The $11.5 billion Burger King Worldwide (BKW) deal to buy coffee-and-doughnut chain Tim Hortons and reincorporate in Canada will proceed, despite an Obama administration crackdown on corporate inversions, the firms said Tuesday.
The response came after Monday night’s Department of the Treasury announcement of new rules that could make it more difficult and less profitable for U.S. firms to pursue inversions — move their official addresses overseas in a bid to lower future taxes and gain freer use of cash held in foreign subsidiaries.
“We are moving forward as planned. As we’ve said previously, this deal has always been driven by long-term growth and not by tax benefits,” Burger King and Tim Hortons said in a joint statement.
Medtronic (MDT) said it was studying the Treasury action to assess potential impact on its planned $42.9 billion inversion acquisition of Ireland-based Covidien. Several other U.S. firms with pending inversion plans did not immediately respond to messages seeking comment Tuesday.
Corporate inversions mean tax hit for shareholders
Treasury Secretary Jacob Lew said the crackdown is aimed at halting a wave of planned or announced inversions that could erode the nation’s corporate tax base and shift more of the tax burden to small businesses and average American taxpayers. Lew stressed, however, that the rules were not designed to thwart strategic deals not exclusively based on corporate tax-cutting.
“I think that companies will continue to invert,” said Charles Kolstad, a counsel in the Los Angeles office of Venable LLP whose practice focuses on international tax issues. “The downside risk” that deals could be blocked by the new rules “may not outweigh the upside benefits. I don’t think you’d end up in a worse position.”
But stocks of several U.S. firms pursuing inversions fell Tuesday, potentially signaling investor uncertainty following the crackdown. Burger King shares closed down nearly 2.7% at $30.23, while Medtronic shares closed down nearly 3% at $64.08.
Treasury to crack down on corporate tax ‘inversions’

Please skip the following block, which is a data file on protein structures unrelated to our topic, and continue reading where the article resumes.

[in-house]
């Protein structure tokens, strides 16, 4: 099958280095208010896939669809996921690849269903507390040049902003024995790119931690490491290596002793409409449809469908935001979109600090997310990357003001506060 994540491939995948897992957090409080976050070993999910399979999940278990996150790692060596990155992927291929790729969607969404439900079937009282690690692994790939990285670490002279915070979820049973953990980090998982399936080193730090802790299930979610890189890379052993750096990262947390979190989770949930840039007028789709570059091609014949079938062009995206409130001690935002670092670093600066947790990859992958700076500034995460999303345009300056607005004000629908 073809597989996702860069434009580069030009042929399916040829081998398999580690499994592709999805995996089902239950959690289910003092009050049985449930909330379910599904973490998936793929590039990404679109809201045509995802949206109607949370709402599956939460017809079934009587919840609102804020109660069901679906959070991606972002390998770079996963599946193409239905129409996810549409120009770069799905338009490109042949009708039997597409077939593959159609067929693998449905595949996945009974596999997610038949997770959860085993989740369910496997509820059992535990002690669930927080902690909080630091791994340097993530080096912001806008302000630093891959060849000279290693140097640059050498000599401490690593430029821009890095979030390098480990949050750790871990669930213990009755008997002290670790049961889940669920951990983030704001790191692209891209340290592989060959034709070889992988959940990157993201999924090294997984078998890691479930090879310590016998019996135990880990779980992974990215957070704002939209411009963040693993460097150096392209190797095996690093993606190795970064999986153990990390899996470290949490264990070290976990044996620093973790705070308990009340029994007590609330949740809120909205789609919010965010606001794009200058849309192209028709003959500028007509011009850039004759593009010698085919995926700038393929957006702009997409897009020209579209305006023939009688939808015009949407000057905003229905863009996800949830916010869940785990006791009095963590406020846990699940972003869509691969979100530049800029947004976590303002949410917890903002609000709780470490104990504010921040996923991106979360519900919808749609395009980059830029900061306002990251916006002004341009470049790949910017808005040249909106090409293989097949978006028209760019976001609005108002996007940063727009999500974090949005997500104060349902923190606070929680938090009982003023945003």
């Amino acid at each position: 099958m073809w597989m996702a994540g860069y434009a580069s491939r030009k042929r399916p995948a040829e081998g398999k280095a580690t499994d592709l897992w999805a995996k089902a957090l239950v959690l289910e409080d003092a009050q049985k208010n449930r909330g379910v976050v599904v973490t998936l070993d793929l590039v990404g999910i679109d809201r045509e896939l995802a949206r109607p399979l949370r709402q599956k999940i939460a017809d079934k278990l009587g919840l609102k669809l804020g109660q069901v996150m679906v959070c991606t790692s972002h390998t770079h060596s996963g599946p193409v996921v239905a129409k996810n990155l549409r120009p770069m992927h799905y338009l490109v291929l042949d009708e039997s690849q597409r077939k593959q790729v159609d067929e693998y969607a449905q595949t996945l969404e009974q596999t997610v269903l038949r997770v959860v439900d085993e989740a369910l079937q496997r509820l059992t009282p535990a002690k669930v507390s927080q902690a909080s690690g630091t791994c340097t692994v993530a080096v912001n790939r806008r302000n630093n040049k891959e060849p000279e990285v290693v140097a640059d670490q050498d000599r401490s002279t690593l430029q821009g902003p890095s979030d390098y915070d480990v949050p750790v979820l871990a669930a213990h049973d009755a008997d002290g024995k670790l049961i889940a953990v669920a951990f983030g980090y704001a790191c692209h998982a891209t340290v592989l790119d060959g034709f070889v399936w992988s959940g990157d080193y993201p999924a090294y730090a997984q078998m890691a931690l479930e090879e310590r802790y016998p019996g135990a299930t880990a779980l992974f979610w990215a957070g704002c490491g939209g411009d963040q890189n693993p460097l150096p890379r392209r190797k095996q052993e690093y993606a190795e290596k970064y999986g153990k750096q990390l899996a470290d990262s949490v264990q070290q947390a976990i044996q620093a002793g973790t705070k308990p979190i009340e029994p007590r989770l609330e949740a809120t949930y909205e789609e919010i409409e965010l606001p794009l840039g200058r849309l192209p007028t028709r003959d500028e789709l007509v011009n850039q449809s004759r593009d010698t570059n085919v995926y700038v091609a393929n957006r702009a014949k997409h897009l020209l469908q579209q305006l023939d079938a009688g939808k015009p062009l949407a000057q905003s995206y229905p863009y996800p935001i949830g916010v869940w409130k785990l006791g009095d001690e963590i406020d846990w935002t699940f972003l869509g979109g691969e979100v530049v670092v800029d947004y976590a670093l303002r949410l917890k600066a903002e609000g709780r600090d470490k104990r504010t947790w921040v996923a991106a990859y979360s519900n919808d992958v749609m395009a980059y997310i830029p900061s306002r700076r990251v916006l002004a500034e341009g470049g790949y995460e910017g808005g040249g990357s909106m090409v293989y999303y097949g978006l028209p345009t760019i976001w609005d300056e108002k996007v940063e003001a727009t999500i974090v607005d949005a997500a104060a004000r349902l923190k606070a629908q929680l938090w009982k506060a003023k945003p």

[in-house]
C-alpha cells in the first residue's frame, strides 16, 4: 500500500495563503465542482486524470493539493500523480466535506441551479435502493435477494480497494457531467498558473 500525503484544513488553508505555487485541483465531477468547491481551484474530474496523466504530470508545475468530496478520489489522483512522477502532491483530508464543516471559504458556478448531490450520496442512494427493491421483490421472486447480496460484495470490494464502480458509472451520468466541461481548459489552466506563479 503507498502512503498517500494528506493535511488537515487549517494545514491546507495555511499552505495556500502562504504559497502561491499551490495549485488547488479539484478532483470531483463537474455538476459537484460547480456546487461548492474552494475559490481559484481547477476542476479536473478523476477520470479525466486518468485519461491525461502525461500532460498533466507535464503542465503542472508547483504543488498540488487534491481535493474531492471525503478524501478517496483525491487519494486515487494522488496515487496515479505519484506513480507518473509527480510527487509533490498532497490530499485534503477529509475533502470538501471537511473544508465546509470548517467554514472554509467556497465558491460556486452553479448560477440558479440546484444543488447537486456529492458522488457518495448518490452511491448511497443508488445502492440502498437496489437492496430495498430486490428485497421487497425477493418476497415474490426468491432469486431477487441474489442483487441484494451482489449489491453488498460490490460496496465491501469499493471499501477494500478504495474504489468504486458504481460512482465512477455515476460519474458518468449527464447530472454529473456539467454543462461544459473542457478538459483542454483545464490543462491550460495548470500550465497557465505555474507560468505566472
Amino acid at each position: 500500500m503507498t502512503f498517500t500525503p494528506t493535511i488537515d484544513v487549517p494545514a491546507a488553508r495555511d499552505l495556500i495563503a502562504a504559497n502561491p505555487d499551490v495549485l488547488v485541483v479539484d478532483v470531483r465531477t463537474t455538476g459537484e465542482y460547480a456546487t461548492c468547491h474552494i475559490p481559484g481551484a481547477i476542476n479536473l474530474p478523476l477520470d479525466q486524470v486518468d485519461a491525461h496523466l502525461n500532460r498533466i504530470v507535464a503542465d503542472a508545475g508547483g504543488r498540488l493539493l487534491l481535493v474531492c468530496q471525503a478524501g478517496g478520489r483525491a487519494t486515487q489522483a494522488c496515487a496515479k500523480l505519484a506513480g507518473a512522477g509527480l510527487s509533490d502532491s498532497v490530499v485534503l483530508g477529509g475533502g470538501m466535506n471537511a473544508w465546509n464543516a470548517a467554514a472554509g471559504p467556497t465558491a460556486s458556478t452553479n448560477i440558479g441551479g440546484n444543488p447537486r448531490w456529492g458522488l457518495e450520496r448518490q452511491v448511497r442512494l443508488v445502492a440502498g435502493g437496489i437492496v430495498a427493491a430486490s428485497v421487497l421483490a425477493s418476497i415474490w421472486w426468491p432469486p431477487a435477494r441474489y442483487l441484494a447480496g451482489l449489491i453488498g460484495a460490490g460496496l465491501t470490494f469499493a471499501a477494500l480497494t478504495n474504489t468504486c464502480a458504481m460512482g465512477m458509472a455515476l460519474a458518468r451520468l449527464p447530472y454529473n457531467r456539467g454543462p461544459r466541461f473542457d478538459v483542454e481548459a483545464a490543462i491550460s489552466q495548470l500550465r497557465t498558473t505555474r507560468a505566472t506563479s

Corporate America, meanwhile, fired back at the the Obama administration action. Martin Regalia, chief economist for the U.S. Chamber of Commerce, said U.S. companies that pursue inversions would still be able to use the overseas cash — but not in ways that would directly benefit the national economy.
“In fact, the administration just assured that deferred income in the once foreign subsidiary will never come back to the U.S. to help create income, jobs and economic growth here,” said Regalia. “Bad public policy produces bad economic results.”
Regalia and other critics of the Treasury rules said inversions should be addressed as part of a comprehensive revamping of the nation’s tax policy, including a reduction of the 35% U.S. top tax rate on businesses, the highest among major world economies, plus a revision of the U.S. policy of taxing firms on overseas as well as domestic income.
Many major U.S. firms employ tax-saving strategies that keep their payment rates below the U.S. maximum. But companies contend that lower business tax rates overseas remain a powerful draw as they vie against corporate competitors.
“The continued approach of the U.S. on this issue is yet another example of antiquated tax policy which fails to create a pro-business environment,” said Frederic Donnedieu, chairman of Taxand a global organization of tax advisers to multinational businesses.
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